Throughout the war years, the AFSC raised money to support its relief efforts and received additional funding from the Red Cross and the American government. Relief efforts continued after the war, and in 1919, Herbert Hoover, serving as administrator of food relief in Germany, asked the AFSC to take charge of a program that provided food to starving children in that nation. The organization continued to provide relief in Europe and Russia through the 1920’s. By 1924, the AFSC had secured its status with a board divided into four sections: foreign service, race relations, home service, and peace. The first domestically focused efforts began in the 1920’s and continued during the Great Depression in the 1930’s. Meanwhile, the AFSC’s relief work in war zones continued, especially during the Spanish Civil War (1936-1939) and World War II (1939-1945).

Significance

Although the AFSC’s efforts were initially focused on alleviating conditions created by World War I, the group developed into one that provided assistance throughout the world. The success of the AFSC’s campaigns during World War I was a source of pride for Quakers in the United States and established the AFSC’s reputation as an agency whose willingness to provide humanitarian aid was independent of the relationship between aid recipients and the U.S. government. As a result, the AFSC was recognized as a legitimate organization even by countries that had tense relations with the United States, such as the Soviet Union.

In 1947, the AFSC was awarded the Nobel Peace Prize. Nobel Prize recipients;American Friends Service Committee Speaking on the organization’s behalf on that occasion, Henry J. Cadbury, the AFSC’s second chairman, acknowledged the difficulties faced by Quakers and other pacifists when a country and its civilian population mobilize for war, and he reminded his audience that the AFSC’s focus on preventing war stemmed from its beginnings as a defender of pacifists whose beliefs were considered disloyal or unpatriotic. American Friends Service Committee Humanitarianism;American Friends Service Committee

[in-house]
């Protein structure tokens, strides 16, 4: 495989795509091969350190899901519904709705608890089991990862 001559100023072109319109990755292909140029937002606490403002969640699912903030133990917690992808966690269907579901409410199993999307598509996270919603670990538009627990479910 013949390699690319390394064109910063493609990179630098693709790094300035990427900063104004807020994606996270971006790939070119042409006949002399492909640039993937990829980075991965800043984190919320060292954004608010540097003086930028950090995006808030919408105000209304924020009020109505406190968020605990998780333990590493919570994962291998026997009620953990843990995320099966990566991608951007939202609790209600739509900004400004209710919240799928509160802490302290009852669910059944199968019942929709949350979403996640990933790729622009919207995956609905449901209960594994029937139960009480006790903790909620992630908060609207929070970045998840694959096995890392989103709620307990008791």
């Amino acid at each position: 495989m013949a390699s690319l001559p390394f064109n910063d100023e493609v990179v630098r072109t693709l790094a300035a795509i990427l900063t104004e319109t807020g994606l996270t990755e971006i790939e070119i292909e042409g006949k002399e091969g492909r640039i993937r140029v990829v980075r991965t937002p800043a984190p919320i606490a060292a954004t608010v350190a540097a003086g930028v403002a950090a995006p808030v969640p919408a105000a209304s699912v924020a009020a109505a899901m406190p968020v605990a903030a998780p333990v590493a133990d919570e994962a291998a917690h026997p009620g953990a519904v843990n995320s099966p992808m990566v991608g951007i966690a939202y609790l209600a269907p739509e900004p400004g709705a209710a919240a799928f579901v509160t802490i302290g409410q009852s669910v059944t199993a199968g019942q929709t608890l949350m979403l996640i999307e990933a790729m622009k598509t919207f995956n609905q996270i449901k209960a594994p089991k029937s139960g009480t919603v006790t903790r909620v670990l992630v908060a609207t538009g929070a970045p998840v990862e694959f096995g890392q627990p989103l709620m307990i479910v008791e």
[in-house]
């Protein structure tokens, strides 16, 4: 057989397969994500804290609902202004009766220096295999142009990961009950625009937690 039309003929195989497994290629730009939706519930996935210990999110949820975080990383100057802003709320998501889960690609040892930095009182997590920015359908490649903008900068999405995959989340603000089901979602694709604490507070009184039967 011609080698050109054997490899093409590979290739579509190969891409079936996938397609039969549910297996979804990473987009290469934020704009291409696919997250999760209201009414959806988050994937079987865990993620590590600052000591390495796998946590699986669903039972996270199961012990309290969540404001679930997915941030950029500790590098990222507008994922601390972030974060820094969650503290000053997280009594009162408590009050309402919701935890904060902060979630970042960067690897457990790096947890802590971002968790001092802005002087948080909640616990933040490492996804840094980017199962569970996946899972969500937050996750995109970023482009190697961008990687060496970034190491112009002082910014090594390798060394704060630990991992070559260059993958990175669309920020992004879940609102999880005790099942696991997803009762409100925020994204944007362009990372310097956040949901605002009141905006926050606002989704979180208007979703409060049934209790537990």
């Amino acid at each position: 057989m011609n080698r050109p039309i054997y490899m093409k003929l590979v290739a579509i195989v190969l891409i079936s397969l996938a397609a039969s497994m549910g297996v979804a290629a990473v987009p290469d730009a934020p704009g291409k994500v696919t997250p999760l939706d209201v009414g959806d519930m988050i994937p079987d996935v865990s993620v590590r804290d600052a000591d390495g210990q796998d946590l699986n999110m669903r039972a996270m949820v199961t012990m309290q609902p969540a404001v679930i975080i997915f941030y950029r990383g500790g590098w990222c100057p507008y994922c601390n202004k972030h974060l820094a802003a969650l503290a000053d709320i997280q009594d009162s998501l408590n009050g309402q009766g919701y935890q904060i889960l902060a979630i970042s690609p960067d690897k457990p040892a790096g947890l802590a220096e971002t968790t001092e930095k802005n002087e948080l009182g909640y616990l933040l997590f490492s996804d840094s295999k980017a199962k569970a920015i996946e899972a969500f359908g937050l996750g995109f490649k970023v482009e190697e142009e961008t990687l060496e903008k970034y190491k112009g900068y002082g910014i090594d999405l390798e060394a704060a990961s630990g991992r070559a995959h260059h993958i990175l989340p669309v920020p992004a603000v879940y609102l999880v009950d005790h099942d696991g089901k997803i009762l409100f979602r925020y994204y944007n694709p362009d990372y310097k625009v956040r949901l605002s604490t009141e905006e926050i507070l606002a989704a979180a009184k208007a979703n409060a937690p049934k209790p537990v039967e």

Further Reading
  • citation-type="booksimple"

    xlink:type="simple">Bacon, Margaret Hope. Let This Life Speak: The Legacy of Henry Joel Cadbury. Philadelphia: University of Pennsylvania Press, 1987. Gives a nice overview of one of the founders of the AFSC but fails to provide insights into his politics and actions.
  • citation-type="booksimple"

    xlink:type="simple">Barbour, Hugh, and J. William Frost. The Quakers. Richmond, Ind.: Friends United Press, 1994. One of the best single-volume studies of Quaker history available.
  • citation-type="booksimple"

    xlink:type="simple">Brock, Peter, ed.“These Strange Criminals”: An Anthology of Prison Memoirs by Conscientious Objectors from the Great War to the Good War. Toronto: University of Toronto Press, 2004. A compilation of diaries, memoirs, and interviews with imprisoned conscientious objectors, including three Americans imprisoned for refusing to fight during World War I.
  • citation-type="booksimple"

    xlink:type="simple">Hamm, Thomas D. The Quakers in America. New York: Columbia University Press, 2003. Provides some history of the Quakers but focuses primarily on the practices of various Quaker groups in the twentieth century.
  • citation-type="booksimple"

    xlink:type="simple">Jones, Mary Hoxie. Swords into Ploughshares: An Account of the American Friends Service Committee, 1917-1937. 1937. Reprint. Westport, Conn.: Greenwood Press, 1972. Provides an excellent introduction to the formation of the AFSC. Includes accounts of the organization’s relief work in France.
  • citation-type="booksimple"

    xlink:type="simple">Jones, Rufus Matthew. A Service of Love in Wartime: American Friends’ Relief Work in Europe, 1917-1919. New York: Macmillan, 1920. Vivid description of the founding of the AFSC and of Quakers’ service during World War I and the postwar years by the first chairman of the AFSC.
  • citation-type="booksimple"

    xlink:type="simple">Levi, Margaret. Consent, Dissent, and Patriotism. New York: Cambridge University Press, 1997. A comparative history of military service in selected countries, including the United States, from the role of citizenship to conscription and conscientious objection.